Athletics departments need to be wary of keeping things behind closed doors

Matt Scace
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Cultures of silence don’t end well.

We learned as much last winter when The Globe and Mail published an expansive investigation into Guelph University’s cross country and track coach, Dave Scott-Thomas, who had sexually and emotionally abused an underage athlete, Megan Brown, in the early 2000s.

Shielded by his University administration when the athlete’s father submitted a complaint, the coach—who’s arguably Canada’s most successful distance running coach in history—was thereon given runway to create the culture he wanted: in this case, a women’s team described as “one big eating disorder.” Many left the program with bodies in a state beyond repair.

Twenty years later, we’re only left to imagine the parallel universe where Guelph nipped Scott-Thomas straight off the jump.

We’ll never know for certain why Guelph failed to act as it did. But in Canadian athletics, good PR is the golden goose, and bad news reaching donors could be the very thing that kills it.

Whether or not this was the case at Guelph, the inherent qualities of Canadian university athletics lay the groundwork for history to repeat itself. By lacking significant revenue sources outside donations and student fees, pleasing alumni is paramount.

Within the realm of dealing with public issues, Queen’s hasn’t always been an upstanding citizen. In 2018, former Queen’s football player Donovan Hillary penned a letter describing the homophobic culture that festered in his year on the team, ultimately leading him to leave and play elsewhere.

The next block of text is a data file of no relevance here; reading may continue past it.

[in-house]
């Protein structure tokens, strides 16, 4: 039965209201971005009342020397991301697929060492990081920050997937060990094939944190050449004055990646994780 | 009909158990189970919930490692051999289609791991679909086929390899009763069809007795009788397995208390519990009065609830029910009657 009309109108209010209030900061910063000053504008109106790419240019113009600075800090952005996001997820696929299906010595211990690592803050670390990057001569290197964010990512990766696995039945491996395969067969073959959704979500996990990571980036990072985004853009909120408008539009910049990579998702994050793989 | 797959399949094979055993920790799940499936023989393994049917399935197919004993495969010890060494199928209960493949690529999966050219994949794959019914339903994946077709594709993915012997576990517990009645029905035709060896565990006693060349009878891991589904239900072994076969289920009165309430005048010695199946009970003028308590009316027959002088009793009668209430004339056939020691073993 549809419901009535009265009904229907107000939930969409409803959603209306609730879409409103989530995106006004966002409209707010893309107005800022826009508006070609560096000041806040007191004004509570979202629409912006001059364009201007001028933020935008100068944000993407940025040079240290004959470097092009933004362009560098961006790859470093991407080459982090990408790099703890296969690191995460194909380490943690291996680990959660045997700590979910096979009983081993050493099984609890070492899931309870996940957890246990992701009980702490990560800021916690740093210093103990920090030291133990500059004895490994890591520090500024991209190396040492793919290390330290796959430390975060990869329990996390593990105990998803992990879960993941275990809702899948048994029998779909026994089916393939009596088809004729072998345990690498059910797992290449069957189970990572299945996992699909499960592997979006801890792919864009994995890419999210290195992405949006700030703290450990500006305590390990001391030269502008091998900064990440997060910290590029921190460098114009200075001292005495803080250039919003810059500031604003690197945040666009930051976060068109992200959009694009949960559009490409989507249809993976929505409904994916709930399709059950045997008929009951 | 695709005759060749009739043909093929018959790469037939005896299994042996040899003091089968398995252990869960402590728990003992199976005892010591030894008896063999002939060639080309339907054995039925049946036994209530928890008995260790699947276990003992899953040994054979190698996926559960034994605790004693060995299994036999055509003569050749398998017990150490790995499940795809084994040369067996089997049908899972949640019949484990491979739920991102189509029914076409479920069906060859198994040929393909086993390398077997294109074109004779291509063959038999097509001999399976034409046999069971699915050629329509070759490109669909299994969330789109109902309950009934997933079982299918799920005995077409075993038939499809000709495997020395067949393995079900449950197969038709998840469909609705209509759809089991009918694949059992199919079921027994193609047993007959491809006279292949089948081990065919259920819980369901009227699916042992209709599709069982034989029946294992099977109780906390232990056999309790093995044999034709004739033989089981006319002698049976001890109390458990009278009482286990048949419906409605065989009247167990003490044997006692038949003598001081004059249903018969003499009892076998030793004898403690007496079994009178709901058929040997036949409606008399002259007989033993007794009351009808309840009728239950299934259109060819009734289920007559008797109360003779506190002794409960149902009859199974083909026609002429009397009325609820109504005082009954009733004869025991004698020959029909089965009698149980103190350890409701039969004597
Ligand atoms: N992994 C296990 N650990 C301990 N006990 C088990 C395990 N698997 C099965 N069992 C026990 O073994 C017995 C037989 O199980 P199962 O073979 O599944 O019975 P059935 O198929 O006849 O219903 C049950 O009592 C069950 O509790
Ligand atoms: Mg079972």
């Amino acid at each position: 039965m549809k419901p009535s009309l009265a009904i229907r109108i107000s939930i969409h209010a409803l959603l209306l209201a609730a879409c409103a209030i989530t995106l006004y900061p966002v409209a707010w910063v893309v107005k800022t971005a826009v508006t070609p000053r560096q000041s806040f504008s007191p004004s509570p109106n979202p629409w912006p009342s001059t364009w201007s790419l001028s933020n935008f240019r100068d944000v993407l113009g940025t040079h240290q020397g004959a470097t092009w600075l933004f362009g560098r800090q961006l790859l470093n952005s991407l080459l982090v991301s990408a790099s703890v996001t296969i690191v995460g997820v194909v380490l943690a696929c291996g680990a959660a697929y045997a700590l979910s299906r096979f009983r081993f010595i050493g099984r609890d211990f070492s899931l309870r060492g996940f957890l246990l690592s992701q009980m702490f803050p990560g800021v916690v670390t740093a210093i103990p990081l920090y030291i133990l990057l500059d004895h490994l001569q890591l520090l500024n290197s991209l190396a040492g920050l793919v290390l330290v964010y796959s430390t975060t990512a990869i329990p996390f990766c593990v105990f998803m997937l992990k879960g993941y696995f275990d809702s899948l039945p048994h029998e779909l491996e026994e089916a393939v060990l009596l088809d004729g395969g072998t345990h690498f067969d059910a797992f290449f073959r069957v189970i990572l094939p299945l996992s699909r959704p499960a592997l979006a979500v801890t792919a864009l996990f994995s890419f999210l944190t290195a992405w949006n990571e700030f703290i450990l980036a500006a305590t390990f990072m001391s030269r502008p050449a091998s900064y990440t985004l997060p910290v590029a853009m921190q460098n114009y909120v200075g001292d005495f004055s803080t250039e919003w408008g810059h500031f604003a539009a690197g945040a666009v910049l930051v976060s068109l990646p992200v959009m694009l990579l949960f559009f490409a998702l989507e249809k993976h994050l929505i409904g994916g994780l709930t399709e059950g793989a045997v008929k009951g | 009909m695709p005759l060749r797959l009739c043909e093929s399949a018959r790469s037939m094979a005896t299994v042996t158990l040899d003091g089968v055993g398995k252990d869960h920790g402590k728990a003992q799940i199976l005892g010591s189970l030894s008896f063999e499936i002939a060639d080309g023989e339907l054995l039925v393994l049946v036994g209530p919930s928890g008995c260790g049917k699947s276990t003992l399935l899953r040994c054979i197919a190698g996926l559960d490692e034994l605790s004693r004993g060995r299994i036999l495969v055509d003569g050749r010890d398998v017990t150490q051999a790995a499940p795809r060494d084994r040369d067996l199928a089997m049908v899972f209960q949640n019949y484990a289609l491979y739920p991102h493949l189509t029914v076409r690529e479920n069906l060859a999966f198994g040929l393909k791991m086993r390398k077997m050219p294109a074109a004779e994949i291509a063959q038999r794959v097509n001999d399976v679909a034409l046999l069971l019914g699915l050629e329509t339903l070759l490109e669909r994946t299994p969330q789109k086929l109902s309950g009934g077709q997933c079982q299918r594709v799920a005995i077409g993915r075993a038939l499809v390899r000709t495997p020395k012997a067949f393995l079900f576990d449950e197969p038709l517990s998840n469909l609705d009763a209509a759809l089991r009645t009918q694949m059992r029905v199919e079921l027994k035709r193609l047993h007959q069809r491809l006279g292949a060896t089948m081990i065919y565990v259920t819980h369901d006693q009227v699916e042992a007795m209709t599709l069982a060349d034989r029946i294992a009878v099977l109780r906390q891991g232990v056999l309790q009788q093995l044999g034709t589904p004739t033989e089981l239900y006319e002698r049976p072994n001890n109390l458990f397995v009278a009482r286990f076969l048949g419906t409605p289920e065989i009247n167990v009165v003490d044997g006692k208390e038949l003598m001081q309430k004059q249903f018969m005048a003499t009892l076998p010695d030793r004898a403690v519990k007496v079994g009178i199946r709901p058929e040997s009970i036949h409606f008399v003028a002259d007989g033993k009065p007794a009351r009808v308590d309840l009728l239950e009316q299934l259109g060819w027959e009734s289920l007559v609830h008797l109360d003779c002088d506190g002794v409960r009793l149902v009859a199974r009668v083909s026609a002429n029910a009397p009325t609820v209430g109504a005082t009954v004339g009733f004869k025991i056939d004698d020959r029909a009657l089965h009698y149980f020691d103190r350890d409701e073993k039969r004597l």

Queen’s Athletics never publicly addressed Hillary’s story, perhaps because it never broke the stratosphere of crisis that has hit at other points in the past.

The Journal has also dealt with its share of roadblocks from Athletics. In the fall, our sports desk wasn’t granted a single phone interview with a coach, an issue which was only recently resolved. In 2014, Athletics took away all but one of The Journal’s press passes for reporting on a controversy surrounding Queen’s team of the year selection.

These events present the risks silence can have on athletes. By leaving issues unacknowledged, current and future athletes have no reassurance they’ll enter a safe space when they choose to play for Queen’s—particularly those more likely to be discriminated against. Worse, we have no knowledge of whether Queen’s made any efforts to change the team’s culture.

While Athletics can control its message as it pleases, it should be careful; the deeper the desire for good PR goes, the deeper the hole you have to climb out of. Good journalism should—and will—hold them accountable, but getting ahead of the game is also an admirable strategy. No one likes getting caught with their tail between their legs when it was preventable.

Queen’s recently initiated a third-party review of the Athletics department—let’s hope we get more than a 100-word press release when the review closes.

It’d be encouraging to see universities show they owe sole responsibility to their athletes, not the ones holding the chequebook.

Matt is a fifth-year English student and The Journal’s Managing Editor.

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